24. Explanations for #26 (Post-Instruction: 70-100% categorizable) • Proportion giving response “B” almost unchanged • “Because equipotential lines in II are closer together, the magnitude of the electric force is greater and would need the most work to move the charges” • Proportion giving response “C” decreases • “When the equipotential lines are farther apart it takes more work to move the charge” • Proportion giving correct response “E” increases • “Because the charge is moved across the same amount of potential in each case”

  25. #27

  26. #27 closer spacing of equipotential lines  larger magnitude field [correct]

  27. #30 * (b) or (d) consistent with correct answer on #27

  28. Pre-Instruction N = 299 “D”: closer spacing of equipotential lines  stronger field “consistent”: consistent with answer on #30 (but some guesses)

  29. Correct Answer, Incorrect Reasoning • Nearly half of pre-instruction responses are correct, despite the fact that most students say they have not studied this topic • Explanations offered include: • “chose them in the order of closest lines” • “magnitude decreases with increasing distance” • “greatest because 50 [V] is so close” • “more force where fields are closest” • “because charges are closer together” • “guessed”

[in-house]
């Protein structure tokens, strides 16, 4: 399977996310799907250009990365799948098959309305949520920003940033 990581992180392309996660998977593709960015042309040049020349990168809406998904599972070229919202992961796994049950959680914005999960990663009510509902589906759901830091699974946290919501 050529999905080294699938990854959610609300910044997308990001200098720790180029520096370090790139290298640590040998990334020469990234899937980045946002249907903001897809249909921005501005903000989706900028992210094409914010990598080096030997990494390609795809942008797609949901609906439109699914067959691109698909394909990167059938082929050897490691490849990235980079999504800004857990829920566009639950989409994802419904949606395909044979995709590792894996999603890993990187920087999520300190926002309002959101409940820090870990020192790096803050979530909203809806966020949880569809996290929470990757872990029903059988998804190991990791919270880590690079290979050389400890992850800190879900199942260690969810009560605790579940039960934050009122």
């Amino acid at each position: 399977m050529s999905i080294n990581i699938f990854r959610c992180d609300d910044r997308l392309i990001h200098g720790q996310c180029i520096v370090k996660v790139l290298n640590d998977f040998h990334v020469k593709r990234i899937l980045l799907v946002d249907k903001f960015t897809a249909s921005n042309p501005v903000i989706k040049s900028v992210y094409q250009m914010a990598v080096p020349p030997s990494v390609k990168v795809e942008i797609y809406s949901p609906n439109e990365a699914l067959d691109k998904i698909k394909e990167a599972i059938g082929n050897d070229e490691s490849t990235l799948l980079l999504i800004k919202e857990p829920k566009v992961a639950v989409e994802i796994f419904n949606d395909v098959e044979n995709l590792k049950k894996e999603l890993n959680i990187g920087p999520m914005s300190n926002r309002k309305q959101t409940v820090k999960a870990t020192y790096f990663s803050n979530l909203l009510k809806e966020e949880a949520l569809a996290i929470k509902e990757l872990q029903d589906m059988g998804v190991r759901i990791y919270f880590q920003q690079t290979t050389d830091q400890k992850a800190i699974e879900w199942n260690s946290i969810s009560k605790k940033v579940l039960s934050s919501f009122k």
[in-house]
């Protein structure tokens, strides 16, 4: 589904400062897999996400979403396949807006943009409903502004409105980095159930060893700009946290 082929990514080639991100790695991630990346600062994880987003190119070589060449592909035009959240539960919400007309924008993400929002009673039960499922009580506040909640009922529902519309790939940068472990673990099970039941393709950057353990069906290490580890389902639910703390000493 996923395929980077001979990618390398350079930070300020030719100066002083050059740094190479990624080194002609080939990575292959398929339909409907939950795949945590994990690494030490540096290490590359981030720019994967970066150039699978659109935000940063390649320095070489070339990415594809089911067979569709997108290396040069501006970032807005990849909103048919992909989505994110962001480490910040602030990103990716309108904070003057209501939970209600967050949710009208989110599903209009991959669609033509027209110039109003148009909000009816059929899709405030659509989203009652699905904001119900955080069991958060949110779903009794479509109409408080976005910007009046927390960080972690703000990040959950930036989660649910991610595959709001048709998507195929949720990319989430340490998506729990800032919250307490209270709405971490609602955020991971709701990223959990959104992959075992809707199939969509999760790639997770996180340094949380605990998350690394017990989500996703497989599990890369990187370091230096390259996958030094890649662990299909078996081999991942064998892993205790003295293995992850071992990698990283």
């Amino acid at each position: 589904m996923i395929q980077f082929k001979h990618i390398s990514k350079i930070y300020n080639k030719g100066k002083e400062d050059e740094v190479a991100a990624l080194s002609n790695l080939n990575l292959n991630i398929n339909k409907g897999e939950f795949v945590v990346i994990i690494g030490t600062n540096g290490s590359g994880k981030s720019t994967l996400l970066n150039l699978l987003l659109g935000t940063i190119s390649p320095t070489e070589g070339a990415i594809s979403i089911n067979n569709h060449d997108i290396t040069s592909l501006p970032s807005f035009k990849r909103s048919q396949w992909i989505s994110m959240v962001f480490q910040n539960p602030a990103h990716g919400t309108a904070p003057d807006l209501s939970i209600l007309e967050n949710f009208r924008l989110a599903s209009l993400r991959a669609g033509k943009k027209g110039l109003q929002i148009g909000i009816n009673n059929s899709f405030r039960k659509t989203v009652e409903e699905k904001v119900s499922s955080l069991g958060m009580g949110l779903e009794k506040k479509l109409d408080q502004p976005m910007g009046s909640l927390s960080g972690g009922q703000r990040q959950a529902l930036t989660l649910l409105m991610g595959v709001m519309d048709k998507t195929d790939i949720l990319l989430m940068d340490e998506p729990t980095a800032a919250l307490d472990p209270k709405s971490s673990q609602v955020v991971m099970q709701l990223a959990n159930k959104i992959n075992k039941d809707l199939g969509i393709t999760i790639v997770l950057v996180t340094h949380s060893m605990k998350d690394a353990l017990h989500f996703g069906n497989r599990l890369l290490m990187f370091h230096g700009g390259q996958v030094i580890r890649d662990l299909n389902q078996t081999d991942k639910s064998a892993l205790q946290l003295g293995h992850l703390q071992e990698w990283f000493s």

30. Correct Answer, Incorrect Reasoning • Nearly half of pre-instruction responses are correct, despite the fact that most students say they have not studied this topic • Explanations offered include: • “chose them in the order of closest lines” • “magnitude decreases with increasing distance” • “greatest because 50 [V] is so close” • “more force where fields are closest” • “because charges are closer together” • “guessed”

  31. Correct Answer, Incorrect Reasoning • Nearly half of pre-instruction responses are correct, despite the fact that most students say they have not studied this topic • Explanations offered include: • “chose them in the order of closest lines” • “magnitude decreases with increasing distance” • “greatest because 50 [V] is so close” • “more force where fields are closest” • “because charges are closer together” • “guessed” students’ initial “intuitions” may influence their learning

  32. Pre-Instruction N = 299 “D”: closer spacing of equipotential lines  stronger field “consistent”: consistent with answer on #30 (but some guesses)